Boot Hill Museum is home to several historic buildings that have been moved onto the property over the history of the museum. The first was the Fort Dodge Jail, acquired in 1953. The most recent is the church building that was reconstructed into the First Union Church and opened in 2008. These buildings were moved in from locations in Dodge City and surrounding communities.
This building is believed to date to the 1870’s It was originally located a few blocks north of its current location. It is equipped with everything a blacksmith needed to build tools and fix wagon wheels.
Santa Fe Depot
The Santa Fe Depot was built in 1930 in Sitka Kansas, about 60 miles southeast of Dodge City. It was eventually moved to Ashland Kansas where it housed a small railroad museum before being moved to Boot Hill Museum in 1970.
Santa Fe Locomotive
The “Boot Hill Special,” was built in 1903 by Baldwin Locomotive Works in Philadelphia, Pa for a cost of $19,846.98. It has a boiler that holds 8,500 gallons of water. The boiler was heated by burning oil. The oil tank has a capacity of 3,300 gallons. The locomotive has traveled approximately ONE MILLION miles!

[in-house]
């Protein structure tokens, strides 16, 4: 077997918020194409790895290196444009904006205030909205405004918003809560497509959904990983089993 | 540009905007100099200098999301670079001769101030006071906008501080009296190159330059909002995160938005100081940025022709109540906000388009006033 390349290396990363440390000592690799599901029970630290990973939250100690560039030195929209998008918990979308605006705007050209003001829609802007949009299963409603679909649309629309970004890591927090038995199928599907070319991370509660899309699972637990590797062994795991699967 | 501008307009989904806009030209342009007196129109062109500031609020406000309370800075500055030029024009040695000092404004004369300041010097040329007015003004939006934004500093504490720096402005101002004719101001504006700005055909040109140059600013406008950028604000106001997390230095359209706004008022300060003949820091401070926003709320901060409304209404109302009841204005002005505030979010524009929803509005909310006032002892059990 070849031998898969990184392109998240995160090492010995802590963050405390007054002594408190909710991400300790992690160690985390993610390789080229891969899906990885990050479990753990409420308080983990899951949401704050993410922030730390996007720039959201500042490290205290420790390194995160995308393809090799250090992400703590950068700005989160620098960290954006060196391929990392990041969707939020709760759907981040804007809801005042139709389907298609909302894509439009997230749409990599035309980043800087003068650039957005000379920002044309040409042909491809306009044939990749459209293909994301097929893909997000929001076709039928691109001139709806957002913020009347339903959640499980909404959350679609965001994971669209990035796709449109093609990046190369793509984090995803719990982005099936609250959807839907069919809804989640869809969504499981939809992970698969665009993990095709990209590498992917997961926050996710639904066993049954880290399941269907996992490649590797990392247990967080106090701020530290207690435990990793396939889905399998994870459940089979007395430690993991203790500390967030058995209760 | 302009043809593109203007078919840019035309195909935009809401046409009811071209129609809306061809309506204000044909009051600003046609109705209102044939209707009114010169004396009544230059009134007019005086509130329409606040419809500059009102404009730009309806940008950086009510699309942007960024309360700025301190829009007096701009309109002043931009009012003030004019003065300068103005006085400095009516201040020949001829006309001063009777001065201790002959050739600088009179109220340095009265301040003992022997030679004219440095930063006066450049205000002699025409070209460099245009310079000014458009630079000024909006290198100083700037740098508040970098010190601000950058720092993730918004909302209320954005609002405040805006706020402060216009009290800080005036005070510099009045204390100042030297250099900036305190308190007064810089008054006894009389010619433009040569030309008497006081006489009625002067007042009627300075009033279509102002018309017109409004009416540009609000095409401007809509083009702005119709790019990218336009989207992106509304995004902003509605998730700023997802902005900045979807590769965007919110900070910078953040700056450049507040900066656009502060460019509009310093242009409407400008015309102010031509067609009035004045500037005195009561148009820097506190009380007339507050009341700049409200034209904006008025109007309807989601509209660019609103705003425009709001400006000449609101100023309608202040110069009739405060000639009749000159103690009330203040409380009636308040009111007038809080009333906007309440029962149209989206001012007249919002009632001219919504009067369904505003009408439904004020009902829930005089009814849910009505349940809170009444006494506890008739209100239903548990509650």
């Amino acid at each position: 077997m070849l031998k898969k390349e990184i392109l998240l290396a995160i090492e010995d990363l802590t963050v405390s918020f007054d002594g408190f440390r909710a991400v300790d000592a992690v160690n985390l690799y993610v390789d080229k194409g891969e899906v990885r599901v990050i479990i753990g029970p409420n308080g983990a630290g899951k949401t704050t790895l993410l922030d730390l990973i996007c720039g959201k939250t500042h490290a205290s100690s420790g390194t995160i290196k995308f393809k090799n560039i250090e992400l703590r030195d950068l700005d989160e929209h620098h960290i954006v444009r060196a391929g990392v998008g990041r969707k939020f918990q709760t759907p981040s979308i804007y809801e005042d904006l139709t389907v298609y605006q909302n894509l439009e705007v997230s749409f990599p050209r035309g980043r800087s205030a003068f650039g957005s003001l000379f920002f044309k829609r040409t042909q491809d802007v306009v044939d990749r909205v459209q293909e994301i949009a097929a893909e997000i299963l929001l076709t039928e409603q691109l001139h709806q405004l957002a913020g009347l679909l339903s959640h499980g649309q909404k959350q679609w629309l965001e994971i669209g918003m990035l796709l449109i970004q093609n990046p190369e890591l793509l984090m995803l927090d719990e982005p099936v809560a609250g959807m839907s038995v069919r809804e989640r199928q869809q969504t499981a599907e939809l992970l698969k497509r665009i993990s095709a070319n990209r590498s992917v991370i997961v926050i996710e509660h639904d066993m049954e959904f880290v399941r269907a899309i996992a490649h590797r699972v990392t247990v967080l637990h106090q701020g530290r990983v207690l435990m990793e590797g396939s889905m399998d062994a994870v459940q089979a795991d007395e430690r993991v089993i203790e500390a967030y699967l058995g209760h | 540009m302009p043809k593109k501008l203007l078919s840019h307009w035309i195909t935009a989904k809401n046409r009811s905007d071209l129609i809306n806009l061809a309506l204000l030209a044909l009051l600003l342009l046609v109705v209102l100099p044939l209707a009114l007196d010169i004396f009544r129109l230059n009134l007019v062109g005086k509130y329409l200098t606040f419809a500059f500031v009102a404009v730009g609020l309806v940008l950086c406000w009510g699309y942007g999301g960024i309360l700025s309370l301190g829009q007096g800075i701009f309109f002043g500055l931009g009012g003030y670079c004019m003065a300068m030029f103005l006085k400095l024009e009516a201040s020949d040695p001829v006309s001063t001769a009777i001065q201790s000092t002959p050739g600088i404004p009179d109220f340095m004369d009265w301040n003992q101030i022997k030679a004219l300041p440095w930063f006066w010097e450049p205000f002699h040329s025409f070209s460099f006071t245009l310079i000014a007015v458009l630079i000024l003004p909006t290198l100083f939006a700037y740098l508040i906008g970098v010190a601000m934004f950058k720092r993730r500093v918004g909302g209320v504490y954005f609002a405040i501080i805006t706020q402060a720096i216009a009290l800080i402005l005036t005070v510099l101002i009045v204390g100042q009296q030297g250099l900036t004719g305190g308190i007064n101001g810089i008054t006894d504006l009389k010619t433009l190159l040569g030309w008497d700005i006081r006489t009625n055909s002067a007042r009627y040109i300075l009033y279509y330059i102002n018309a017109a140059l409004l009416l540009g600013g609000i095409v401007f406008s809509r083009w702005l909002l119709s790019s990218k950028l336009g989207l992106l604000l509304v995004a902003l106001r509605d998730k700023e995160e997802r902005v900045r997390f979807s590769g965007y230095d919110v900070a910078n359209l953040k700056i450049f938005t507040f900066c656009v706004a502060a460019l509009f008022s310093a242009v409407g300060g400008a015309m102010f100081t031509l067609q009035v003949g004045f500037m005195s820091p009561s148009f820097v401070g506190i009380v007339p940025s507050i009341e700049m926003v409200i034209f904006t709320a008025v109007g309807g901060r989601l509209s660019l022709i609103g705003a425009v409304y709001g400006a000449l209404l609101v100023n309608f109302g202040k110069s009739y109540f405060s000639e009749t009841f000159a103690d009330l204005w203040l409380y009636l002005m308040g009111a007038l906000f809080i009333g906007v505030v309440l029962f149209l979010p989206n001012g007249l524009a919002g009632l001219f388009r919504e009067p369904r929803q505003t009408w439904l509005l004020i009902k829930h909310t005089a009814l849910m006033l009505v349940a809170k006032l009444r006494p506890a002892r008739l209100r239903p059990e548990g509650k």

First Union Church
This building was built in the early 1900’s as an oil drillers shack in Bucklin Kansas. 30 miles southeast of Dodge City. In 1943 it was converted into St. George Catholic Church. It was used until 1991 when the parish purchased a new building. It was moved to Boot Hill Museum in 2003 and was rebuilt into a replica of the First Union Church.
The Hardesty house was built in 1879 by A.B. Webster. It is a Gothic Revival style home built from a kit ordered from a magazine. It was sold to R.J. Hardesty in 1881. The interior decor reflects an upper class lifestyle of Victorian Kansas. It originally stood near the current location of Sonic. It was donated to Boot Hill Museum and moved to the complex in 1970. It was moved to it’s current location in 2000 when Applebees was built.
Fort Dodge Jail
In the early 1950’s the Dodge City Jaycees, who had built Boot Hill Museum and were managing it, felt the old jail sitting at Fort Dodge would make a nice addition to the Museum. They asked Kansas Soldiers Home officials if the museum could have it. They were told that because is was state property it could not be donated, but if it were “stolen” no charges would be pressed. On November 1, 1953 a group of Jaycees with horses and dust masks sneaked out to the Fort during the dead of night and “acquired” the 1865 jail which now stands on top of Boot Hill.
Check out more of our buildings and exhibits.